Prior, Top Down Climate Negotiations Took a Lot of Heat
Will Process Gather Momentum via #COP21 “Bottom Up” Approach?
By SPA Professor Todd A. Eisenstadt
As the “high level” final negotiations escalate this week at the United Nations Framework Convention on Climate Change (UNFCCC) in Paris, pledges by Individual Nationally-Determined Commitments (INDCs) are coming up short. Climate Interactive, the NGO tallying commitments and translating them into estimates of global warming, said Monday that national pledges in the run-up to Paris have diminished the global warming trajectory by the end of the century from about 4.5 °C (8.1 °F) to about 3.5°C (6.3°F) above preindustrial levels. Scientists and diplomats in 2009 agreed that the target had to be 2 °C (3.6 °F) to avert lifestyle-altering species extinctions and weather swings.
But the voluntary approach, which contrasts markedly with the Kyoto Protocol, a deeply flawed but legally binding agreement approved by scores of national governments — which did not bind the US, China, India, or other major greenhouse gas polluters — seems to have an increasing number of detractors, even though the entire international community wants desperately to see the Paris talks succeed. Regardless of the Paris outcome being negotiated among some 200 nations of the UN, some actors in the private and public sectors believe that other political actors are playing an increasingly critical role.
Christine Lins, executive director of REN21, an NGO which has inventoried the growth of renewable energy sources worldwide for a decade, argues that new market competitiveness has meant that “The energy transition [from fossil fuels to renewables] is happening and cannot be stopped, regardless of any Paris agreement.” Optimistic that an agreement will emerge this week, Lins nonetheless argued that the price drop and efficiency gains in solar energy photovoltaic technology and the increased use of wind energy have spurred an increase in the use of renewables, which accounted for 18 percent of the world’s energy needs in 2010, but which the UN seeks to double by 2030.
In the public sector too, subnational actors are sharing the stage in Paris. “This has to be a bottom up effort around the world to solve climate change,” argued Des Moines Mayor Frank Cownie, part of a worldwide Compact of Mayors, composed of 608 reporting entities covering eight percent of the world’s population, which seeks to measure and manage greenhouse gas emissions at the local level. Cownie shared a side event stage with mayors from six continents who all reported that while the world still expected a diplomatic solution, the issue was too important to leave solely to national representatives.
Additional blogs this week will consider several central issues in the climate change debate before a wrap-up next week sums up the achievements and shortcomings of the Paris UN agreement: the scope of fossil fuel subsidies and how these nullify climate change gains, efforts to marketize the issue by pricing carbon emissions, and the social issues faced by the world’s most vulnerable nations. None of these issues are the exclusive purview of the United Nations, but the meeting which wraps up this week will condition the world’s expectations about whether human society is ready to make needed sacrifices for the quality of life of our children, and, in some cases, ourselves.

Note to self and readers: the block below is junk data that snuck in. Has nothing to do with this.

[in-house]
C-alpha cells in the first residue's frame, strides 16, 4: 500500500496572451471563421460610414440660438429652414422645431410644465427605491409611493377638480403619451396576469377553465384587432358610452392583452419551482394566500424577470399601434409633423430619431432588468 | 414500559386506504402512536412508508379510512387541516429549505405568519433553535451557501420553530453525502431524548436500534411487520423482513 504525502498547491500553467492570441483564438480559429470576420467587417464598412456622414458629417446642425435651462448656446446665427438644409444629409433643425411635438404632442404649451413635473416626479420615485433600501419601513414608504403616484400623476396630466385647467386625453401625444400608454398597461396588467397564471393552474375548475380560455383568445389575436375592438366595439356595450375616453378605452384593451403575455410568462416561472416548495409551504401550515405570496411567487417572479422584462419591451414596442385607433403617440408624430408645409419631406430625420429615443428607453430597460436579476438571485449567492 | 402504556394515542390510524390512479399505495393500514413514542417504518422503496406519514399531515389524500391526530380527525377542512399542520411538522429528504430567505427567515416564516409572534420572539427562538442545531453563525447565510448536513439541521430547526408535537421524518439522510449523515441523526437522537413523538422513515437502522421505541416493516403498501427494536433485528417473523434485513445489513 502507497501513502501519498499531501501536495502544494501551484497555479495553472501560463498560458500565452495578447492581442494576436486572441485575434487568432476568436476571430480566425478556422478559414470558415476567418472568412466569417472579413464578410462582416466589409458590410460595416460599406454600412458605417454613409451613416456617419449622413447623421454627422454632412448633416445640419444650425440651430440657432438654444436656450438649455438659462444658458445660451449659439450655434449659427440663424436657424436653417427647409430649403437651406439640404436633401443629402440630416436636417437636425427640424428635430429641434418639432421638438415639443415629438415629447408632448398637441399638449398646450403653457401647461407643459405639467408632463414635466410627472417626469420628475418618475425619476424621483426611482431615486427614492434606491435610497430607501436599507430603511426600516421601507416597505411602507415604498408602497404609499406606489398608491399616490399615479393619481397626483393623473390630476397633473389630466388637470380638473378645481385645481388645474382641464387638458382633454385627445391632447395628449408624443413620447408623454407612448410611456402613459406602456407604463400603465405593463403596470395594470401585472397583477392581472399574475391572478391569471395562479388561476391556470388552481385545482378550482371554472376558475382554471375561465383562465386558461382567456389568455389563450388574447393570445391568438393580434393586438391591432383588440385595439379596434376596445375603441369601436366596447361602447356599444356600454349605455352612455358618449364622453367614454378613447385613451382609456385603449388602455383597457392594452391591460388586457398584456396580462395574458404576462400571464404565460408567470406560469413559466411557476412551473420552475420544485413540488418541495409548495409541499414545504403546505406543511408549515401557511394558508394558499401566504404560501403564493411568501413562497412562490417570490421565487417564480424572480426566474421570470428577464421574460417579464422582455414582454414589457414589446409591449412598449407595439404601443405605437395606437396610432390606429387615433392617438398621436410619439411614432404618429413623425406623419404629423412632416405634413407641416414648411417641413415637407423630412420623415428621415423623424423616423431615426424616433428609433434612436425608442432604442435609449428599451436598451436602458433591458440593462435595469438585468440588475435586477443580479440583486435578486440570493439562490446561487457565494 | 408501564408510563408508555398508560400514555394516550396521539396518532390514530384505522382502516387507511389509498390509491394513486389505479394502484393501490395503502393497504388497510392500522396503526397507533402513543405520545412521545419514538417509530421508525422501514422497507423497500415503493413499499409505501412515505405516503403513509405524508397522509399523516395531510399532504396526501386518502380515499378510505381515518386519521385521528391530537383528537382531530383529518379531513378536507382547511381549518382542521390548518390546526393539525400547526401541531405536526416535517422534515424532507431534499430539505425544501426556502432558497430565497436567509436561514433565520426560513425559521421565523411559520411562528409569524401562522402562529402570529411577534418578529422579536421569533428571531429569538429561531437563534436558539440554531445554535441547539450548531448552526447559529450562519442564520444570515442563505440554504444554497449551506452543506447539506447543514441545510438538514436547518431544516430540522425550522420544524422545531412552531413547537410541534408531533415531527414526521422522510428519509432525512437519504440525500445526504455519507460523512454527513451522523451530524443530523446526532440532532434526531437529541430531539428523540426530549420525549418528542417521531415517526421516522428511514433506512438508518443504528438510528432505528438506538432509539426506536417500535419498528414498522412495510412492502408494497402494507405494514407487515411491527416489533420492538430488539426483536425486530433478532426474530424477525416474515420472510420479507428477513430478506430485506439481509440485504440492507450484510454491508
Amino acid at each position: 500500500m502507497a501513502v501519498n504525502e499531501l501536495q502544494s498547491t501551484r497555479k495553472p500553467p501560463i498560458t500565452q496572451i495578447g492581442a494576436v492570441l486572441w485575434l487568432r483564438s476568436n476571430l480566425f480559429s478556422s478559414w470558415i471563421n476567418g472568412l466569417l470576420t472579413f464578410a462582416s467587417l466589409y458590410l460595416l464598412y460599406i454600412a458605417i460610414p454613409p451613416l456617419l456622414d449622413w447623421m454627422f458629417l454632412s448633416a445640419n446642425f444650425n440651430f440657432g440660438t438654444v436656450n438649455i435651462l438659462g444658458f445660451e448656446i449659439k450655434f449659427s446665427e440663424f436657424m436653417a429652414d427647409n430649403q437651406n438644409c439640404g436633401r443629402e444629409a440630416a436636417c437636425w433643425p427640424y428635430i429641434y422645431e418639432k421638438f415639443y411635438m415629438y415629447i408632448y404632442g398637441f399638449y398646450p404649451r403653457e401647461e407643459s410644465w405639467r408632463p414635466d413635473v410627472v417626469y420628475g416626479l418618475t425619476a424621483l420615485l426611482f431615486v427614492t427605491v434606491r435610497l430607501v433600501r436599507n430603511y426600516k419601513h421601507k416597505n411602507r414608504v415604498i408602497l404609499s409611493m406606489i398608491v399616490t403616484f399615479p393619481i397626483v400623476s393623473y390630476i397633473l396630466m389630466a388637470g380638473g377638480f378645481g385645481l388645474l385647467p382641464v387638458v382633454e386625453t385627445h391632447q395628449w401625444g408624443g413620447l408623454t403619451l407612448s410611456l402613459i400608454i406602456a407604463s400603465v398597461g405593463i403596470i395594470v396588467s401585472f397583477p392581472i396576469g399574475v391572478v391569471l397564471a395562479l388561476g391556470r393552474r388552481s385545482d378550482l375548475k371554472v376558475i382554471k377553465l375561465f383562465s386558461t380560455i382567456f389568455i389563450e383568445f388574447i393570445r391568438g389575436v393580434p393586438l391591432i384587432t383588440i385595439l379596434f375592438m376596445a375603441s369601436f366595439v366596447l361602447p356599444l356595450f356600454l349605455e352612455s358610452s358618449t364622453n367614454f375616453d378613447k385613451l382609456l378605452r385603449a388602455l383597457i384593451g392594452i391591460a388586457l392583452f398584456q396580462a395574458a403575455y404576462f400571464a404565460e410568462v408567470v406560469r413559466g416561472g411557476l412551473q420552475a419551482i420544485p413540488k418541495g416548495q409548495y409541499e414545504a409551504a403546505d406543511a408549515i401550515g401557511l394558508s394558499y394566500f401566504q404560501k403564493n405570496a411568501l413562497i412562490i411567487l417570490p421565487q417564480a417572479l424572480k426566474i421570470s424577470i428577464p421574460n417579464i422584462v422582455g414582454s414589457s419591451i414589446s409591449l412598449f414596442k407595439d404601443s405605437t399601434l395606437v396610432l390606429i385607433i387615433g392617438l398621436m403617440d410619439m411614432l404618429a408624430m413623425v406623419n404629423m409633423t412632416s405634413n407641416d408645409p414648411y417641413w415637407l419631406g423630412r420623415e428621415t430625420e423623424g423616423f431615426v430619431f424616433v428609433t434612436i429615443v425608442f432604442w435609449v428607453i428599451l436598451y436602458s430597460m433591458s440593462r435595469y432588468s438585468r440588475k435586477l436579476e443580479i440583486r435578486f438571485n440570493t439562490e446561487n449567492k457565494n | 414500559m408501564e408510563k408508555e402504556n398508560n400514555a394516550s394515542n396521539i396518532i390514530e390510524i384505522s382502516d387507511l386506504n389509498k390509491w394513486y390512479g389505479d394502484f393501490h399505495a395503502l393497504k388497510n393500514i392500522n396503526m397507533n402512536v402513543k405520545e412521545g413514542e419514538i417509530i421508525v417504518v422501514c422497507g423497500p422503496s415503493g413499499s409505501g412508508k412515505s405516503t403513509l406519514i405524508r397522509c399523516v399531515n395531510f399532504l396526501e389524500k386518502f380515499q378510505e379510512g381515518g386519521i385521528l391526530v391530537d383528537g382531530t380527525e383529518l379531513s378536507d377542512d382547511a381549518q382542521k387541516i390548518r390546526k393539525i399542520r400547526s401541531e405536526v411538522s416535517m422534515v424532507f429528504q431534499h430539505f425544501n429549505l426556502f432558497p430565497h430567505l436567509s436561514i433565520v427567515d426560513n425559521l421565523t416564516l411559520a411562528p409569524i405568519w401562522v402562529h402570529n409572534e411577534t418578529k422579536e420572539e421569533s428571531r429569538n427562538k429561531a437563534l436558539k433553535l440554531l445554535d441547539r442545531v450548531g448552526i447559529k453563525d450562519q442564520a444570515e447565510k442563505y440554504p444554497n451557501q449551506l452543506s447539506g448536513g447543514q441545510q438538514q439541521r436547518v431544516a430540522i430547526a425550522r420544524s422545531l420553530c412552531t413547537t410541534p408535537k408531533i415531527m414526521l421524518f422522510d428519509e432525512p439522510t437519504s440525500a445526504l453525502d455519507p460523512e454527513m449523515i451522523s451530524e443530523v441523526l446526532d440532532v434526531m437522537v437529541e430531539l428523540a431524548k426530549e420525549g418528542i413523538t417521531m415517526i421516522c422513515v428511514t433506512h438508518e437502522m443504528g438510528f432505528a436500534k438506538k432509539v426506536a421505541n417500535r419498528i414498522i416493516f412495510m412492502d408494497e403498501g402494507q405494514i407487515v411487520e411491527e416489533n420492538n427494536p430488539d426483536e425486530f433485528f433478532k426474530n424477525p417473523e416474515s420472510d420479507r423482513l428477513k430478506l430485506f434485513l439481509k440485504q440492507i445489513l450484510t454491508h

As each nation’s INDCs fall short, it becomes even clearer that a greater commitment is needed than one obtainable via the UN approach, where every single nation (regardless of population, GDP, or emissions) gets an equal vote. Parting from the premise of the US-China bilateral agreement, pledging somewhat reduced emissions — albeit insufficiently — over the decades ahead. Along these lines, if just four countries — China (27 percent of emissions), the US (17 percent of emissions), India (5 percent of emissions) and Russia (5 percent of emissions) were able to join together in pledging stronger individual nation commitments, these could govern over half of the world’s emissions without requiring the unanimous approval of 200 nations. While Russia’s policies are unpredictable, if China, India, and the European Union (over 8 percent of emissions) joined the effort, this end could still be achieved.
The deal to be achieved in Paris will no doubt fall short of environmentalist expectations. But even so, if negotiators move even a small step in the direction of a shared and real sacrifice, of the kind made by the “greatest generation” in wartime, this demonstration of sacrifice for the common good will ripple through the sector, boosting economies, good will, and esprit de corps. Let us convey this to our politicians and diplomats, and hold them accountable, from the bottom up.
This blog was originally published in the Huffington Post Blog.
Todd A. Eisenstadt is a professor of government at American University School of Public Affairs. He directs a National Science Foundation grant exploring climate change and other environmental issues in Latin America. An academic researcher and development program evaluator of climate change mitigation and adaptation efforts, he co-teaches “Climate Change Science, Politics and Policy” in AU’s honors program.